I grow Conover’s Colossal as my heirloom asparagus. As a backup against crop failure, I also cultivate Jersey King, a disease-resistant variety developed by Rutgers University, as well as Purple Passion (also marketed as Passionate Purple), a striking new variety that has such a high sugar content that it can be eaten raw. This last variety is really a “half-heirloom,” since the parent that gave it its unique color was an heirloom asparagus discovered in an abandoned garden in a remote valley of southern Switzerland. In any case, these three varieties come on at slightly different times and provide a delightful variation of color at table. Because of the diseases that can strike asparagus unexpectedly, I do not think it wise to grow only one variety; a mix is far more prudent, although they should be grown at a considerable distance from one another.
'Conover's Colossal' Asparagus
J. M. Thorburn & Company of New York introduced this variety in 1868. Yet it was not until Peter Henderson wrote an extensive article about this new asparagus in the January 1870 issue of the American Agriculturist that growers were finally convinced of its merits. The perennial problem was that mammoth varieties of asparagus appeared from time to time only in the end to cause disappointment, and very few people in the 1860s were willing to believe that the vegetable could be improved. Peter Henderson admitted his own skepticism until he saw the asparagus firsthand, and his glowing testimonial doubtless gave Conover’s Colossal the boost it needed. Soon thereafter, it became one of the most popular American asparagus varieties of the nineteenth century.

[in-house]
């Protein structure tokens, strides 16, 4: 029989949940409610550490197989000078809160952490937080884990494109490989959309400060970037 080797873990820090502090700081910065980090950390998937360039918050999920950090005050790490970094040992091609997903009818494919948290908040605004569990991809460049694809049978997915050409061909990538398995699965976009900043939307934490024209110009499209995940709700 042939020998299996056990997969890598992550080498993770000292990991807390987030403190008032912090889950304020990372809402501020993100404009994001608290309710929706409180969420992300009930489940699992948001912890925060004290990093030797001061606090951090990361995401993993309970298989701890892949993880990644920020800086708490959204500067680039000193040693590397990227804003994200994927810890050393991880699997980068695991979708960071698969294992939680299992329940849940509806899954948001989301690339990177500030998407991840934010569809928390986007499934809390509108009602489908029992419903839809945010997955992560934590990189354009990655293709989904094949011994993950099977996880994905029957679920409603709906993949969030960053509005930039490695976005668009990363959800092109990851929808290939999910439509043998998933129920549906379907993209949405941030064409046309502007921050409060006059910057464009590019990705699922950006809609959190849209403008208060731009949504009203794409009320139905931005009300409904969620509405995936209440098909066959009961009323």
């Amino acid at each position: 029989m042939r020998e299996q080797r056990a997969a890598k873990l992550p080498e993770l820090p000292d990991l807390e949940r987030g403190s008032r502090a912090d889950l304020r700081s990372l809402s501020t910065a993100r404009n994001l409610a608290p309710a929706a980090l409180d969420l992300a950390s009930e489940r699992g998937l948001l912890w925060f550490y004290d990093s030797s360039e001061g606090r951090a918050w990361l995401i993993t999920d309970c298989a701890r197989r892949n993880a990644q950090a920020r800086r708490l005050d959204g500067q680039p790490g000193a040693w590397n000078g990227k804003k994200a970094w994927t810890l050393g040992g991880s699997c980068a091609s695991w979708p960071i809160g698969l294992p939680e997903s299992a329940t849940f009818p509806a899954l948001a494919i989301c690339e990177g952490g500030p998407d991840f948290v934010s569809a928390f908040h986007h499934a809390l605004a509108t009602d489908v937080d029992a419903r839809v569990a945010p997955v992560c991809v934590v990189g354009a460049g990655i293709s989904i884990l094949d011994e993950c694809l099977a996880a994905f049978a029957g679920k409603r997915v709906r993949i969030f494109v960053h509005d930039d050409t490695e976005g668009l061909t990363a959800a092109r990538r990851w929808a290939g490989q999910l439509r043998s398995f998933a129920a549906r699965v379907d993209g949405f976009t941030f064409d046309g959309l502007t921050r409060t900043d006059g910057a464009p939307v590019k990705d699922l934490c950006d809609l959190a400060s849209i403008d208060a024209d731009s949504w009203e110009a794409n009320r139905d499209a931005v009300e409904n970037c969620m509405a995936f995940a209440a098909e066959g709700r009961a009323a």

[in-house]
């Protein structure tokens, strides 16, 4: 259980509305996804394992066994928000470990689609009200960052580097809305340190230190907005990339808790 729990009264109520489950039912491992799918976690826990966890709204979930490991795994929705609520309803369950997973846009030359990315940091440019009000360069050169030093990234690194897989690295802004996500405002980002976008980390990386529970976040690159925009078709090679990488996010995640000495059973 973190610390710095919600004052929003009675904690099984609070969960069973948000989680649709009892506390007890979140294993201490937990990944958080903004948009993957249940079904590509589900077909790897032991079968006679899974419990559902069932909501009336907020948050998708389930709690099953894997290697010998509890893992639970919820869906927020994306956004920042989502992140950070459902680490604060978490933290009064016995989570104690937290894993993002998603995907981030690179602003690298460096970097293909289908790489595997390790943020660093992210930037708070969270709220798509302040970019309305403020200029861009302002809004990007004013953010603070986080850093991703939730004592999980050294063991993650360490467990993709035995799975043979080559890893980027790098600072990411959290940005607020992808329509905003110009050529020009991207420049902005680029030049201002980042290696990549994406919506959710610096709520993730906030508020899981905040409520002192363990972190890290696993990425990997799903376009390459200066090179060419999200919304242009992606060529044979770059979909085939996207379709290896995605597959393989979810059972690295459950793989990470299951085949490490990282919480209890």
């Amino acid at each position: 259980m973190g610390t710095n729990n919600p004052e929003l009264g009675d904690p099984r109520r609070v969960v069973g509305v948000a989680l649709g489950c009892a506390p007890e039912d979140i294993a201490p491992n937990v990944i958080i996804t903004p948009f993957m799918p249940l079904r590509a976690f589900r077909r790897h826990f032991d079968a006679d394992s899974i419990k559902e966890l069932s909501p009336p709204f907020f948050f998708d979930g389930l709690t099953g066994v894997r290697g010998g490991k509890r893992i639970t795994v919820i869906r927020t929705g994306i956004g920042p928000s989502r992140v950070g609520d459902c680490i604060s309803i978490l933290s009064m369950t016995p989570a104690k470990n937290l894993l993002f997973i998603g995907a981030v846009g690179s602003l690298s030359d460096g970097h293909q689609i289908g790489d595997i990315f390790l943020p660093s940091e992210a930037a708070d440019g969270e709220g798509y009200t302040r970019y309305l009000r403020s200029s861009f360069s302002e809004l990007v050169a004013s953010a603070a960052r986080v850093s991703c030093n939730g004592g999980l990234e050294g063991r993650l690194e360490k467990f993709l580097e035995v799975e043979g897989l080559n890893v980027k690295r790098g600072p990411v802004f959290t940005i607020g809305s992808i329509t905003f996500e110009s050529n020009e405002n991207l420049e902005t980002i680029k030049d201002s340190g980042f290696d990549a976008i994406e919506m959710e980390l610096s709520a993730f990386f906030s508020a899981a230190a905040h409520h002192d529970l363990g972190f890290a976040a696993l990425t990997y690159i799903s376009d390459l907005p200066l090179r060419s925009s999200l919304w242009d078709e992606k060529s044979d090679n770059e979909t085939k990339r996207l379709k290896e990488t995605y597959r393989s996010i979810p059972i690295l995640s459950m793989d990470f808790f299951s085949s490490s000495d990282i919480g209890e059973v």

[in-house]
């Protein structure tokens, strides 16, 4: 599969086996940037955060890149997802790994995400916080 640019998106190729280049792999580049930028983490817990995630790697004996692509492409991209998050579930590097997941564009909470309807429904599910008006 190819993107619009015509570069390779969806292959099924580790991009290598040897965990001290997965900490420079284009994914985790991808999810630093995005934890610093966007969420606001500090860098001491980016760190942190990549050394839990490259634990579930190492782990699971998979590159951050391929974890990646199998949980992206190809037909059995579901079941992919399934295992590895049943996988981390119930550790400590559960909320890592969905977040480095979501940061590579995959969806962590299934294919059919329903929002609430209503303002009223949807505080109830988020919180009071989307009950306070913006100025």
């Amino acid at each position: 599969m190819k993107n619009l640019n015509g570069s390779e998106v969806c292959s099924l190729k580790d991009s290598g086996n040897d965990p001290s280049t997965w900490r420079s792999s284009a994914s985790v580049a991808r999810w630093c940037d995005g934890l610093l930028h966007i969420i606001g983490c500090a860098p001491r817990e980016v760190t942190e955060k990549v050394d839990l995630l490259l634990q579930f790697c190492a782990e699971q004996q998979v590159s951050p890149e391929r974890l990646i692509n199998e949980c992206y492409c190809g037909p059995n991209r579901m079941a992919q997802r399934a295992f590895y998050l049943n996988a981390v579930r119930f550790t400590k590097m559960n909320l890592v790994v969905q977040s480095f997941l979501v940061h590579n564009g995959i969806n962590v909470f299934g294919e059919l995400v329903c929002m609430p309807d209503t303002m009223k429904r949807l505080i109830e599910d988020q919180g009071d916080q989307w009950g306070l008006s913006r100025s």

Distinctive for its fat, one-and-a-half-inch-thick stumpy stems, as shown in the old woodcut, this variety was developed by S. B. Conover, a produce commission merchant in New York’s old West Washington Market. This is the same S. B. Conover who introduced the Early Mohawk potato, a cross between Peach Blow and Buckeye. Conover created his new asparagus from an unnamed European variety introduced in 1863. He selected seeds over a period of years with an eye for size, and his asparagus evolved into a unique variety. His experiments were undertaken in the fields of Abraham Van Siclen of Jamaica, Queens. At the time, Van Siclen was well known for his vegetables, especially for his Oyster Bay Asparagus, a variety then popular with New Yorkers.
Peter Henderson went out to Jamaica to inspect Van Siclen’s asparagus side by side with Conover’s and judged Conover’s superior not only for its stem size but also because each root produced anywhere from fifteen to forty sprouts. That kind of productivity would impress any market gardener for its profitability. Yet while Conover had a talent for breeding new varieties, Van Siclen, his partner in this deal, was the true key to success because he developed a method for raising asparagus that has been recommended ever since. It is a guaranteed way to ensure that asparagus beds will last a lifetime. For this reason it is worth repeating here, but with two provisos.
First, the fresh country air in Jamaica, New York, of the 1860s was salty from the ocean and from Long Island Sound. A salty mist pervaded the fields on many early mornings. Salt acts as a fertilizer on asparagus when applied in small quantities. Therefore, inland asparagus beds should be dressed once a year with a light scattering of fine rock salt to compensate for this deficiency.
Second, Van Siclen’s subsoil was very sandy, and this drainage helps prevent root rot and other problems that often develop in asparagus crowns. Wild asparagus prefers to grow on stony but well-drained ground. Add coarse sand with a large percentage of small round pebbles to the soil where the asparagus bed is to be laid out. This will create a soil texture that asparagus prefers, and the pebbles will help retain cool ground temperatures in the summer, a feature that helps discourage wilt.